In high school days of English lit, teachers of teens loved to extol boy-or-girl-wonders such as the poet William Cullen Bryant, who reportedly wrote Thanatopsis at the young age of 18. Thanks to the Internet, a little research not only showed this information to be verifiable and true, but the kid actually published poems years earlier!
Now decades past my expiration date for being a wonder, I wondered what happened to Bryant. Not much went on with his poems, but the boy-poet advanced into his 80’s as an editor and writer of prose.
I’ll take that as an encouragement and hope you will too, because, at any age, creative people can and do find outlets for creativity.
What interests me even more than age or art genres, though, is how one artistic endeavor often leads to another. Take Thomas Hardy, for example. He started out as an architect and somehow that visual art helped him to write artistically in all literary genres.
Or consider the Reverend Gerard Manley Hopkins, who, besides studying theology, studied art and music – all of which he then combined into poems still loved and bought by the book-load today.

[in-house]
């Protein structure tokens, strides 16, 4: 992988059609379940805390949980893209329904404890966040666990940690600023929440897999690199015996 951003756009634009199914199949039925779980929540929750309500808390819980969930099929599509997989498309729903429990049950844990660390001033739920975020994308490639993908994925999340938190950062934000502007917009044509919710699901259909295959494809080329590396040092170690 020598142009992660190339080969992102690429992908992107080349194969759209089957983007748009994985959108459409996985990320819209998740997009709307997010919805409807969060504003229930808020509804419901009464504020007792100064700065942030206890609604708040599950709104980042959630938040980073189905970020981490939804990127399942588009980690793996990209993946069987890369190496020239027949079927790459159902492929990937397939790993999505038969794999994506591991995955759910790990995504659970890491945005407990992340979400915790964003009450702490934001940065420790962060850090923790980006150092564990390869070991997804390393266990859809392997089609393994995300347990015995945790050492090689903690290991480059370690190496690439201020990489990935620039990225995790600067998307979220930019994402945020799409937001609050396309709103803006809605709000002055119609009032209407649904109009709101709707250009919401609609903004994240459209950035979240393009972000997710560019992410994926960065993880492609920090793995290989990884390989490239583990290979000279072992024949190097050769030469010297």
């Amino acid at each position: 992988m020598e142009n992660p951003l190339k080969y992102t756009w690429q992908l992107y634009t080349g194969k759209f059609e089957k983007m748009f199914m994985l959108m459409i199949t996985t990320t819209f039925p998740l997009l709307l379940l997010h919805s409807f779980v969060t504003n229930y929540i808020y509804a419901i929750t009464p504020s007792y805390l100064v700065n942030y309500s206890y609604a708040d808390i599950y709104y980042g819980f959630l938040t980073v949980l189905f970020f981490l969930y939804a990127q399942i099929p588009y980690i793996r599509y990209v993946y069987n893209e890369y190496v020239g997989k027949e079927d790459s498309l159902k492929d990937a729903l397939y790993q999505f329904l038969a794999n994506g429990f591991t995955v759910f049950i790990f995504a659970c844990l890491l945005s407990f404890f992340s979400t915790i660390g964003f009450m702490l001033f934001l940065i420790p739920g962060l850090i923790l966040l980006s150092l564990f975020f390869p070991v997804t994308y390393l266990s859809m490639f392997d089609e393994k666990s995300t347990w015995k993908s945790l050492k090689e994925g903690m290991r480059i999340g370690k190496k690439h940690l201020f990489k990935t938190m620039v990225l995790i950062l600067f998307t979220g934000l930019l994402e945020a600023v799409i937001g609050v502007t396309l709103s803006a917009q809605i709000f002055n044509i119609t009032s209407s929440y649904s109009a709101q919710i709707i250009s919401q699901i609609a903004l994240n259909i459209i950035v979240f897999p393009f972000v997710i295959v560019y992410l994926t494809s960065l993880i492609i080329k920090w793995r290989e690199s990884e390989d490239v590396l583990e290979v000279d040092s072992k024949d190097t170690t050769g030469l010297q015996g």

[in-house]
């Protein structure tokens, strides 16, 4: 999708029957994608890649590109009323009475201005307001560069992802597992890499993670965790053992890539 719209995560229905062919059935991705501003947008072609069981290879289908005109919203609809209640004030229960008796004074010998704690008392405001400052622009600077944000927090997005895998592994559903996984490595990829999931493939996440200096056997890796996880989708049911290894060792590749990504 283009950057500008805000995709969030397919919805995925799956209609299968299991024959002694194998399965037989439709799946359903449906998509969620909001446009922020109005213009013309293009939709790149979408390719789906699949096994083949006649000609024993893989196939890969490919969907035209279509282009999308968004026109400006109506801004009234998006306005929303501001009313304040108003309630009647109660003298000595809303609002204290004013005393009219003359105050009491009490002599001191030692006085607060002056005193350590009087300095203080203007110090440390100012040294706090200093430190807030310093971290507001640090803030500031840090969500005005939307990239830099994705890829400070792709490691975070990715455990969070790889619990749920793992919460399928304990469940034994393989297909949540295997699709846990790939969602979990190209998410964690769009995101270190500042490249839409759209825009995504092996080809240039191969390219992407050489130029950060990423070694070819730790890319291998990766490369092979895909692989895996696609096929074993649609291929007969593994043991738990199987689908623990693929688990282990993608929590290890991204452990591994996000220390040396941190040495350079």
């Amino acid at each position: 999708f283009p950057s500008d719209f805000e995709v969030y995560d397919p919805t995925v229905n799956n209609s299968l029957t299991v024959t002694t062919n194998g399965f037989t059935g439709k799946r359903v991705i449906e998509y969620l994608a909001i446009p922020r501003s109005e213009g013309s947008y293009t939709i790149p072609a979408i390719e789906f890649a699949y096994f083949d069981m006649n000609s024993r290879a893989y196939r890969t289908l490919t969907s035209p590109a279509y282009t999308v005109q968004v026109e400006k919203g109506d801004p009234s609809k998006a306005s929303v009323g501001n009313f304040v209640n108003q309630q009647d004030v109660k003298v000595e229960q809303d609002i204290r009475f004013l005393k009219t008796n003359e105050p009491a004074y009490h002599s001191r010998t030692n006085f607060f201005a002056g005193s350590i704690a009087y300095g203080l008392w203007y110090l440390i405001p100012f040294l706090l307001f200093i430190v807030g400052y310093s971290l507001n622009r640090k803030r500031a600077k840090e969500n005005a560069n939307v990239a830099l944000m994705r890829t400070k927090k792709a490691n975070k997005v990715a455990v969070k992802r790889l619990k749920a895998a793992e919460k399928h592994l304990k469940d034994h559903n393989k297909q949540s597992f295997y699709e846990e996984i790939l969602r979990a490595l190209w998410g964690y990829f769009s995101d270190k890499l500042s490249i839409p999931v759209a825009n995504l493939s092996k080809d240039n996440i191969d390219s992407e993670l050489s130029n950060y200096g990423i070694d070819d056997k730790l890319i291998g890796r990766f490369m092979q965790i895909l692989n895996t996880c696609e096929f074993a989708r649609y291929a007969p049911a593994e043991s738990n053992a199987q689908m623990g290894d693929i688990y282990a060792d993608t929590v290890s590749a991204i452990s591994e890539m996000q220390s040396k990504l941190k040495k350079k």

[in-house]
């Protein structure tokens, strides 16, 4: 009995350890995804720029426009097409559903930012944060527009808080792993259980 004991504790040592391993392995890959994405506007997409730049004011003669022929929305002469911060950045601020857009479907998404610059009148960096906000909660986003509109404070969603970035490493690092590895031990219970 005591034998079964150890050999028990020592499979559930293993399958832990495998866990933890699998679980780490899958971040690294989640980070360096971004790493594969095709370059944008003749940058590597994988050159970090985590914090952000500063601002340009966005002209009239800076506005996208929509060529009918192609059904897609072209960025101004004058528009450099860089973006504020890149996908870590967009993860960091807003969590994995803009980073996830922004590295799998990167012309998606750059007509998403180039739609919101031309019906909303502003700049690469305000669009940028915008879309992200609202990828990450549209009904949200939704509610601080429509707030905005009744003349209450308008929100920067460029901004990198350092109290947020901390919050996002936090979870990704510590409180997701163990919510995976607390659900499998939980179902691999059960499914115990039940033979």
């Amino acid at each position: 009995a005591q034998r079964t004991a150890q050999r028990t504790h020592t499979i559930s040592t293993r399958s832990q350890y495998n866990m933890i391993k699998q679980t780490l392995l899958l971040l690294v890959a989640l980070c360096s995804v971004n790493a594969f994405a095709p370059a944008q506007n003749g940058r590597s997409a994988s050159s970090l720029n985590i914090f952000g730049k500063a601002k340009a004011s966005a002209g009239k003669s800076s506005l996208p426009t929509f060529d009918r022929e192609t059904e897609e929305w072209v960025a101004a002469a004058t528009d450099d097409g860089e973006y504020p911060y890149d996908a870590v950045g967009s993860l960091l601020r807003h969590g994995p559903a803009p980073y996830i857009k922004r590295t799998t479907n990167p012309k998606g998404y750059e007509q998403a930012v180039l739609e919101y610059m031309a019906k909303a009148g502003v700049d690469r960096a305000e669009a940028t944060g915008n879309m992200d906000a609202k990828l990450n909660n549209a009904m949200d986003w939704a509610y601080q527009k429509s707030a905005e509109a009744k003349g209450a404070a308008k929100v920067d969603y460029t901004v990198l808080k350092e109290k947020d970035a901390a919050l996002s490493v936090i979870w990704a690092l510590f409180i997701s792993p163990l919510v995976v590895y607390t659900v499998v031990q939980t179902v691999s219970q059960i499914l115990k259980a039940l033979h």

In investigating how one art informs another, I also discovered that W.B. Yeats studied art too, whereas G.K. Chesterton reviewed books about art. In and on other artistic stages, James Joyce sang professionally, and Dylan Thomas tried writing movie scripts.
How successful those creative acts were, I do not know, but each of those poets and writers wrote memorable manuscripts for years, some even into old age – timeless, tireless poems and stories still studied, collected, and recollected with ageless honor. What a wonder!
(c) 2010, Mary Sayler